Education

Patient Education

At Birmingham Neurosurgery & Spine Group, P.C., we strive to provide the highest level of patient care. Our surgeons realize that many times patients can find relief from their symptoms through a variety of conservative treatments. You can rest assured that, if our surgeons feel that it might be possible to get you well without surgery, they will try to do so. When conservative treatments fail, or are not an option due to the nature of the problem, they may then recommend surgery to correct the problem.

This information is intended to give a broad overview of these conditions and is not intended for patients to attempt self-diagnosis. Always consult your physician regarding your specific condition for proper diagnosis. Should you have questions about any of the information presented here, please consult your physician during your next office visit.

Neurosurgical Anatomy: The Spine


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The Spine is the central support of our bodies. Made up of bones called vertebrae, and separated by cushions called discs, our spines also house the bundle of nerves responsible for our movements, called the spinal cord. Nerves exit the spine through openings called foramina and branch out to the rest of the body.

A healthy spine allows us to move freely, supporting our entire body throughout everyday movements such as bending, stooping, standing and sitting. Because the spine plays such an integral role in so many everyday movements, it is no surprise that these same movements can cause it to wear over time, or degenerate. Wear and tear on the spine can often be seen in bulging discs, ruptured or herniated discs, arthritis, bone spurs, instability, or compression fractures. These same conditions can also be caused by injuries such as a fall or a motor vehicle accident.


Medical Illustration Copyright © 2007 Nucleus Medical Art, All rights reserved.
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Neck and Arm Pain

Neck and Arm Pain can be caused by a variety of conditions such as Cervical Disc Disease, or Cervical Stenosis. Sometimes these problems can be due to injury, but most of the time they are due to simple wear and tear on the spine as we age.

In Cervical Disc Disease, one or more of the discs that serve as cushions between the bony vertebrae in the cervical spine, or neck, may become worn out, or degenerated. This is often described as a bulging, herniated, or "slipped" disc. This herniated part of the disc may press on the nerves as they exit the spine through the foramina. In Cervical Stenosis, calcium deposits, often called bone spurs, may develop on the vertebrae causing a narrowing of the canals through which the nerves exit the spine. Both conditions may cause pain, numbness, tingling and even weakness in the neck, shoulder, arm and hand. This is called Cervical Radiculopathy.

Several tests are commonly used to diagnose conditions of the cervical spine. These include X-ray, MRI, CT, Myelogram, Discogram and EMG/Nerve Conduction Studies. Based on your physical exam, your physician will determine the proper testing to diagnose your symptoms. In some cases, more than one test is required to determine your diagnosis. Once your condition has been diagnosed, your physician will recommend appropriate treatment.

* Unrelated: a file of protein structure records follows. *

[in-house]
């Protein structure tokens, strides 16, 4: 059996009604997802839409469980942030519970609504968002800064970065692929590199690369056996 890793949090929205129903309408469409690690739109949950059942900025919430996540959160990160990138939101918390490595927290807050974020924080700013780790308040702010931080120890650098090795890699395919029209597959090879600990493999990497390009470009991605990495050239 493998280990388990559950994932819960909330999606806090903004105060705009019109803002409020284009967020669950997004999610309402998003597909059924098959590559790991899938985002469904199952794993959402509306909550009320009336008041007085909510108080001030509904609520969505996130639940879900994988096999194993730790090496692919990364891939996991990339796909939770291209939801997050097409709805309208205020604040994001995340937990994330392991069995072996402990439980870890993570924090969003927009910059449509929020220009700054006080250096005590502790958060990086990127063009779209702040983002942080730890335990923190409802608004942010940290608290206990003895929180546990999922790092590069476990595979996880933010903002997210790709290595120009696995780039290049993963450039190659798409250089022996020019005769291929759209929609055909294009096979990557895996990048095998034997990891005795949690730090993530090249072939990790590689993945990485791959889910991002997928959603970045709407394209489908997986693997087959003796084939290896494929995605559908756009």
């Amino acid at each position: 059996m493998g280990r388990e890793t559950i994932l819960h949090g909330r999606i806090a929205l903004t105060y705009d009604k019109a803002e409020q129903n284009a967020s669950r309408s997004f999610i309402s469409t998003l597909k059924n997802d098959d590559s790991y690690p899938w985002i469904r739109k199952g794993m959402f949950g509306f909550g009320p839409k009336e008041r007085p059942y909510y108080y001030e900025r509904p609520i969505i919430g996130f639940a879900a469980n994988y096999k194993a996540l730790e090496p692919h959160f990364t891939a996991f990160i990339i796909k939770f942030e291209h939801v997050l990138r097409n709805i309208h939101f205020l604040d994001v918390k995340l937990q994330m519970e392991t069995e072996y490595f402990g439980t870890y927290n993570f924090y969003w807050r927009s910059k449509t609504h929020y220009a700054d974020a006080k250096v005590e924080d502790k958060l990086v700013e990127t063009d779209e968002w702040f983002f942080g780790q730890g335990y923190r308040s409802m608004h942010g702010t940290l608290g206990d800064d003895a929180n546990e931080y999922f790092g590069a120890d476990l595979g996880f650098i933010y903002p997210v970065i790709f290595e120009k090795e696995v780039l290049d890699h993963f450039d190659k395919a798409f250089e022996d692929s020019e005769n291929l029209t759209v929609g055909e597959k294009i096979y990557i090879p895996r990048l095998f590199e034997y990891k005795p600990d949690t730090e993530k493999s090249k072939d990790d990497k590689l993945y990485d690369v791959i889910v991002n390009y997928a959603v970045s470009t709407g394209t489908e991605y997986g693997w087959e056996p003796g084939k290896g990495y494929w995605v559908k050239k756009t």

Many conservative measures may be prescribed to treat the symptoms, such as physical therapy, epidural blocks, and/or anti-inflammatory medications and muscle relaxers. When conservative treatments are no longer effective, your physician may recommend surgery to remove the herniated part of the disc or bone spur and take pressure off the nerve.

Low Back and Leg Pain

Low Back and Leg Pain, or Sciatica, can be caused from a variety of conditions. Some of these include Degenerative Disc Disease, Herniated Disc, Lumbar Stenosis, and Lumbar Compression Fracture. Sometimes these problems can be due to injury, but most of the time they are due to simple wear and tear on the spine as we age.

The discs that separate our vertebrae act as cushions and shock absorbers between the bones. Over time, these discs can wear out and flatten, causing Degenerative Disc Disease. Sometimes a sudden movement or injury may cause a Herniated Disc, also called a Bulging Disc or "Slipped" Disc. Lumbar Stenosis occurs when calcium deposits, also called bone spurs, form on the vertebrae. All of these conditions can put pressure on the nerves as they leave the spine through the openings called foramina. Many people who experience one of these conditions complain of Lumbar Radiculopathy, also known as Sciatica, or leg pain. This is when the Sciatic nerve, which runs from the spinal cord down the back of the leg, is pinched. Other symptoms of Lumbar Spine Conditions include numbness, tingling, and/or weakness in the leg or foot.

Several tests are commonly used to diagnose conditions of the lumbar spine. These include X-ray, MRI, CT, Myelogram, Discogram, and EMG/Nerve Conduction Studies. Based on your physical exam, your physician will determine the proper testing to diagnose your symptoms. In some cases, more than one test is required to determine your diagnosis. Once your condition has been diagnosed, your physician will recommend appropriate treatment.